Hill’s is a beverage that was being produced for the local market before John Moore discovered it.

    It was first produced at the private request of an inn owner for his personal consumption, then enjoyed by the Sklep theatre troupe, Bjork etcetera..The idea that Hill’s somehow lowered the thujone content to jive with foreign legislation is not correct.

    Foreign buyers came to Mr Hill – not the other way round.

    Lest we forget here is the issue in a nutshell:

    We do not trust the CADs (Commercial Absinthe Distillers) or their groupies as far as the content of thujone in traditional absinthe.

    They want to sell absinthe. Not in the past, but now. We want the truth.

    dr_ordinaire (Jun 12 2007) FeeVerte.net

  30. So Lucid is a “thujone-lite faux absinthe ” Yet Hills isn’t a “thujone-lite faux absinthe ” even though we know it doesn’t contain much thujone. Hmm.

    “We do not trust the CADs (Commercial Absinthe Distillers) or their groupies as far as the content of thujone in traditional absinthe.
    They want to sell absinthe. Not in the past, but now. We want the truth.”

    Does this include the czech companies you have constantly allowed to slide? Why why not?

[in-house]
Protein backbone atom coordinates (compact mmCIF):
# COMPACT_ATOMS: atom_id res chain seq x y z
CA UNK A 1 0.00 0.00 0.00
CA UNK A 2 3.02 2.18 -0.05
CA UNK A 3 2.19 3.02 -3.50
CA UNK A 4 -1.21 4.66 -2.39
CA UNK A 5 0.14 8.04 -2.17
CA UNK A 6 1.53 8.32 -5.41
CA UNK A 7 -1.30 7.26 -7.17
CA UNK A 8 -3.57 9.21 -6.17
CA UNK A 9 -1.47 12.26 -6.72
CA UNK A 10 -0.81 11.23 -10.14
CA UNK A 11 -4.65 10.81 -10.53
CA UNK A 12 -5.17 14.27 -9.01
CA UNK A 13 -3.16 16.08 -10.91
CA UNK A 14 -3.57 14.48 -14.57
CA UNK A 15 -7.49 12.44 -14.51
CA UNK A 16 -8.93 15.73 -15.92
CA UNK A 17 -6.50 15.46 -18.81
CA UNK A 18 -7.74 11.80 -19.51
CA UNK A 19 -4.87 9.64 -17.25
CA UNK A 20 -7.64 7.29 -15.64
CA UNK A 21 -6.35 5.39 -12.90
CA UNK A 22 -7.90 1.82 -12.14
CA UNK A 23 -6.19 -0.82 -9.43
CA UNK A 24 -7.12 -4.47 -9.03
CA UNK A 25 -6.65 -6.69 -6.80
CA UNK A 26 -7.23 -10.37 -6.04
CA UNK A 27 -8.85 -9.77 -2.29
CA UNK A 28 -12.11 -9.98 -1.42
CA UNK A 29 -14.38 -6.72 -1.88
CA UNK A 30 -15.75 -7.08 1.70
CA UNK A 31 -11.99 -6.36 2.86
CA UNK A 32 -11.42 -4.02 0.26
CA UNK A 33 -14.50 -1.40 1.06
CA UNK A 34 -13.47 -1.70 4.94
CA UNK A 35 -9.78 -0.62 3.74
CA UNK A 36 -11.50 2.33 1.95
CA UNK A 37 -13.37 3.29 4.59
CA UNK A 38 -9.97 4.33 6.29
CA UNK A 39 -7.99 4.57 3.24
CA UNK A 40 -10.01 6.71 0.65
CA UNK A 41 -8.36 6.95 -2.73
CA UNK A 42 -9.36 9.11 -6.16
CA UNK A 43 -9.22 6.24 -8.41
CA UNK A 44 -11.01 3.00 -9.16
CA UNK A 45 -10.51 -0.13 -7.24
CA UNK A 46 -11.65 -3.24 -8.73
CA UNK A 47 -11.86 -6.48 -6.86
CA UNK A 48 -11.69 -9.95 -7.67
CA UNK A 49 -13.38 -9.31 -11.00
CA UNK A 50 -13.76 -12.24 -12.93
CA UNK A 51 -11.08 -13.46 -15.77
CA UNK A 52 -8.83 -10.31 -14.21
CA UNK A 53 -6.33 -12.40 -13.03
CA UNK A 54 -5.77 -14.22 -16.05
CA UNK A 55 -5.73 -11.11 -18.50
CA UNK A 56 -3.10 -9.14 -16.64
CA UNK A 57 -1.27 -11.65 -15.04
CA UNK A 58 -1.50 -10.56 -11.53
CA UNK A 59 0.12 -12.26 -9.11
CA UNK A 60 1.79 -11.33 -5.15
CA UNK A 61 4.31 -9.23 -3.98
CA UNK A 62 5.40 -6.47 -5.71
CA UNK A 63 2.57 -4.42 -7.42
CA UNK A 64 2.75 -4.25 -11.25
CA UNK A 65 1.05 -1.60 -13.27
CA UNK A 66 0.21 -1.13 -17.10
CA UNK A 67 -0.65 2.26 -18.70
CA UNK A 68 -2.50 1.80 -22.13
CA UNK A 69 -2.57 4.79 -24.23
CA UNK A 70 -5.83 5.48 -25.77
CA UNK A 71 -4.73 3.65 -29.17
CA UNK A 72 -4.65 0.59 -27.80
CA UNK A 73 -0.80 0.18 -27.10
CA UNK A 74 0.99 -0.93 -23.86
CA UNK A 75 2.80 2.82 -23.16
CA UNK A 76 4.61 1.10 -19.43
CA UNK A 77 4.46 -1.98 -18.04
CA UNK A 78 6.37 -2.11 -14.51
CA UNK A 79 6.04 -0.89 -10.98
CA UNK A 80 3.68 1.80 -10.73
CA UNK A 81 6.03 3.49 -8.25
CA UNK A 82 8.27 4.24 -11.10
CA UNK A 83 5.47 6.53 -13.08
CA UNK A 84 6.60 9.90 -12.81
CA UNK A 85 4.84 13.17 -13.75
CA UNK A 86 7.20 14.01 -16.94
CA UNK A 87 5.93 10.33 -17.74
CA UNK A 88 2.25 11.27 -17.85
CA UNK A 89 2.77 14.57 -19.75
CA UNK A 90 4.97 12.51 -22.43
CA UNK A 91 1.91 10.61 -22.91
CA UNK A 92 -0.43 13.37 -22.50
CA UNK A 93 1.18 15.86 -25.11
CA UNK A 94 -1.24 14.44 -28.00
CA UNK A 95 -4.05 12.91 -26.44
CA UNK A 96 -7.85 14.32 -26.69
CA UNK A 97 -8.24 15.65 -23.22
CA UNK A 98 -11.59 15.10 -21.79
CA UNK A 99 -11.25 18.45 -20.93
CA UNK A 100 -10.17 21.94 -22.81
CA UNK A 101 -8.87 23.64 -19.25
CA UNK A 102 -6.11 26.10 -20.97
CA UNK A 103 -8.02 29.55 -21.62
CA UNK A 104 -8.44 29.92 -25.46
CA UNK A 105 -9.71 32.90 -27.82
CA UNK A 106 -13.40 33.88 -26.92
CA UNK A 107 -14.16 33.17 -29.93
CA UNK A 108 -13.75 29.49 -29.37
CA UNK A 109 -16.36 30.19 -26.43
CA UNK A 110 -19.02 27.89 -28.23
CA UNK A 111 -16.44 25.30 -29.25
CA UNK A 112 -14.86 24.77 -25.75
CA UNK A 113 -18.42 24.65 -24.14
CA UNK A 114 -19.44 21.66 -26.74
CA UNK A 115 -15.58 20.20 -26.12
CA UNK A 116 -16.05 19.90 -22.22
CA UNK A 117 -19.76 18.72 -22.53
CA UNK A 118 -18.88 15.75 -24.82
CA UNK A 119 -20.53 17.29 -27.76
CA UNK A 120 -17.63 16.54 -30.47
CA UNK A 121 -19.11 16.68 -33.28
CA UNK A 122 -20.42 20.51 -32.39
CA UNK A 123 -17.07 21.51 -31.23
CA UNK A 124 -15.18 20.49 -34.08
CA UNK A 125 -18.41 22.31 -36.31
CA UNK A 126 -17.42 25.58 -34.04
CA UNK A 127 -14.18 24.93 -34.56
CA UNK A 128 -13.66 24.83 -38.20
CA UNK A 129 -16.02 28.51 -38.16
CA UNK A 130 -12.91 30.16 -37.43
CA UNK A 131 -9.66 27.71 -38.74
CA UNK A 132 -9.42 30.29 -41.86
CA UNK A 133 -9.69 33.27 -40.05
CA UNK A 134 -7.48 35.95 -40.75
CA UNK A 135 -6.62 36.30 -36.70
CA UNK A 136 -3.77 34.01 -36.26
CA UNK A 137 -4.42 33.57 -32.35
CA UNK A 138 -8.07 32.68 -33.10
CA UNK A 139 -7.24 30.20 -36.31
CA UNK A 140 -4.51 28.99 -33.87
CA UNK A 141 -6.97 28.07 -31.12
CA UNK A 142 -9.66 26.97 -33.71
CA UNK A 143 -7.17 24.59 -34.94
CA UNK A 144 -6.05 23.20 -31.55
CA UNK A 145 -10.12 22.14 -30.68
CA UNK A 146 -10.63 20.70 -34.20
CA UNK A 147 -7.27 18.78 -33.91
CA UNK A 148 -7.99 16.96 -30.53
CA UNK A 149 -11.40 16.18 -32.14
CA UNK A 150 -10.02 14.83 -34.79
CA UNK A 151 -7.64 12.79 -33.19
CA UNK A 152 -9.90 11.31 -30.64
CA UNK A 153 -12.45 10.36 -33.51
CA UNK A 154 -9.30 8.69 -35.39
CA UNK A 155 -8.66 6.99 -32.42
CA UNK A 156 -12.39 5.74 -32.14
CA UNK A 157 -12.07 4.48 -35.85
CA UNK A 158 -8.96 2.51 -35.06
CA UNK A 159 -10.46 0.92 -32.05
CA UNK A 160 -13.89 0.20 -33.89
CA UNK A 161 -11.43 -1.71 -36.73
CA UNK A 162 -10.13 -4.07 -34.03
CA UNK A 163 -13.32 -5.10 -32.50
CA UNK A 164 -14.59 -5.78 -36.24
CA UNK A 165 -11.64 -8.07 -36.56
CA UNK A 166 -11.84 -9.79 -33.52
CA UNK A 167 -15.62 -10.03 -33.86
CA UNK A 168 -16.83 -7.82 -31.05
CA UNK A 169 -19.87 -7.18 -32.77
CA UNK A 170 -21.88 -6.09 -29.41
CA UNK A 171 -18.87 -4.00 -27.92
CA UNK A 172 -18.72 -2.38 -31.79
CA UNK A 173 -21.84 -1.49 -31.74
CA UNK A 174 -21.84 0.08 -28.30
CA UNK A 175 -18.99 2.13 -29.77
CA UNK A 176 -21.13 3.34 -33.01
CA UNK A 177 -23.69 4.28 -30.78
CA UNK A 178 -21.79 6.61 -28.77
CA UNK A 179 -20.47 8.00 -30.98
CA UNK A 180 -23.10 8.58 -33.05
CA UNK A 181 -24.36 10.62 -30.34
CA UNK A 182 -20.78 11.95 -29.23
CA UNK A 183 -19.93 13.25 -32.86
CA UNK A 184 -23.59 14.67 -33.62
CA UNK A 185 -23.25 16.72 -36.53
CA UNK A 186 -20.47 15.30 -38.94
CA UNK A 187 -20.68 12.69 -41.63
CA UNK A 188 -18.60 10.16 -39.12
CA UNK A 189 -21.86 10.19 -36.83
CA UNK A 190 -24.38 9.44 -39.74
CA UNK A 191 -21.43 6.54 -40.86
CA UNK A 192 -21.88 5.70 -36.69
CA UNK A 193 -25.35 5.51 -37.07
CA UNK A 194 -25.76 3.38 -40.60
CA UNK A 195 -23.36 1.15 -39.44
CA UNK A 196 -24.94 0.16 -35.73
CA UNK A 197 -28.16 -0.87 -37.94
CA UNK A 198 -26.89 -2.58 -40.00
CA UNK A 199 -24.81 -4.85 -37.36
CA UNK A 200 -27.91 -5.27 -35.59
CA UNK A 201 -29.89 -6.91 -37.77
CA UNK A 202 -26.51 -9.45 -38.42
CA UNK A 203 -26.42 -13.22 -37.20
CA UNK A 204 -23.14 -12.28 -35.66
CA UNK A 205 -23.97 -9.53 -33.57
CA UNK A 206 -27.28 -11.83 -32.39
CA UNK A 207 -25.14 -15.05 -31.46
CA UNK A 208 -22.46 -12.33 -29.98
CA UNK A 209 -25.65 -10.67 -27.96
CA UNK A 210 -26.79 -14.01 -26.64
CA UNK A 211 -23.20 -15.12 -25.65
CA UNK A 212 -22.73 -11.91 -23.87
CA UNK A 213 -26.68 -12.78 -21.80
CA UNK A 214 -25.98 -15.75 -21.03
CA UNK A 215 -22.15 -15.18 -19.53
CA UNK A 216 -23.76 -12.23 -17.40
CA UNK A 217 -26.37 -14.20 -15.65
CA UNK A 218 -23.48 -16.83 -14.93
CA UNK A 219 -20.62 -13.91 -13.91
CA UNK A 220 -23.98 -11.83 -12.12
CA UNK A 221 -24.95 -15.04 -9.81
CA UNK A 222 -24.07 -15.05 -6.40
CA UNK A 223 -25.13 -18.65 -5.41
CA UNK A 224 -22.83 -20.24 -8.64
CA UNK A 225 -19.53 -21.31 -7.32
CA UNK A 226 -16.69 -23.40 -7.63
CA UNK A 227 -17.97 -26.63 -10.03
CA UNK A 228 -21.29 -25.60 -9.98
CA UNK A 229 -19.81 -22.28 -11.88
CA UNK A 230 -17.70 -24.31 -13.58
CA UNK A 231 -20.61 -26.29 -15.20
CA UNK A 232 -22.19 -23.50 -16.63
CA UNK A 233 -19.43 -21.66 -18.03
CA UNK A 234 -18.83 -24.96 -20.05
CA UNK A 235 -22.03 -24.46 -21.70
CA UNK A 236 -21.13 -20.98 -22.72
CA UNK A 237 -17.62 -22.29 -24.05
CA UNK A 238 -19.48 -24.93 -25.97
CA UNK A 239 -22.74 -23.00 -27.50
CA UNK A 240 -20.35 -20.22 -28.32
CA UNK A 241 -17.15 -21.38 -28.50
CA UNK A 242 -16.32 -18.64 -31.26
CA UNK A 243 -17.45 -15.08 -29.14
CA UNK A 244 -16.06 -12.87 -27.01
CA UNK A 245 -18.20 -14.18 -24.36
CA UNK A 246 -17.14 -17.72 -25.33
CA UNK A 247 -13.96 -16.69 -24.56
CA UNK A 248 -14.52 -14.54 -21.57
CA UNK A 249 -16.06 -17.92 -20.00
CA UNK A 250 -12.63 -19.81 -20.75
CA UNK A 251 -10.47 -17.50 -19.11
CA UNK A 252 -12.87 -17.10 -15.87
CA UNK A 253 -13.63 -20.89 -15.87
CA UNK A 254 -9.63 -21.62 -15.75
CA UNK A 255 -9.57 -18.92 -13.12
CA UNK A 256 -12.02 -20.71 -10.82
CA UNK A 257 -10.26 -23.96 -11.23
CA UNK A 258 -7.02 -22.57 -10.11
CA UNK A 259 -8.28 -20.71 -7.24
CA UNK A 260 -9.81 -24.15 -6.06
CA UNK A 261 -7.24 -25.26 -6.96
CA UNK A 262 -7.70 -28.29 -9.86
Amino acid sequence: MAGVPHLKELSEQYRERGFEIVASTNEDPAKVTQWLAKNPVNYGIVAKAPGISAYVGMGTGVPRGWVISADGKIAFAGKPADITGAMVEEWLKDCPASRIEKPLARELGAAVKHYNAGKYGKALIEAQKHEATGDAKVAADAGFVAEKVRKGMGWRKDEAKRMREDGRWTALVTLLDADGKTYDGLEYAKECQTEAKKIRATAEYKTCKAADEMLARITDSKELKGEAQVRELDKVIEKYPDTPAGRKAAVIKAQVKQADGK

31. “The idea that Hill’s somehow lowered the thujone content to jive with foreign legislation is not correct.”

    I’m glad that you have been able to clarify that (previously you said you had no idea). Assuming the LCBO are telling the truth, this means that it always has less than 1 ppm. Suggesting that for Hill’s, at least, thujone content is not an important issue.

  32. I thought you told us that Hill’s was an absinth, Ari?

    I don’t see any Czechs running around in lab coats with syringes trying to convince everyone that they have “cracked it” – that the only true absinthE is a distilled liquor based upon the suspect papers of two tricky Swiss maids!

    Do you think that distillation defines absinthe, gentlemen?

  33. “I thought you told us that Hill’s was an absinth, Ari?”
    Again. Why is one a faux product because of its low thujone and the other not?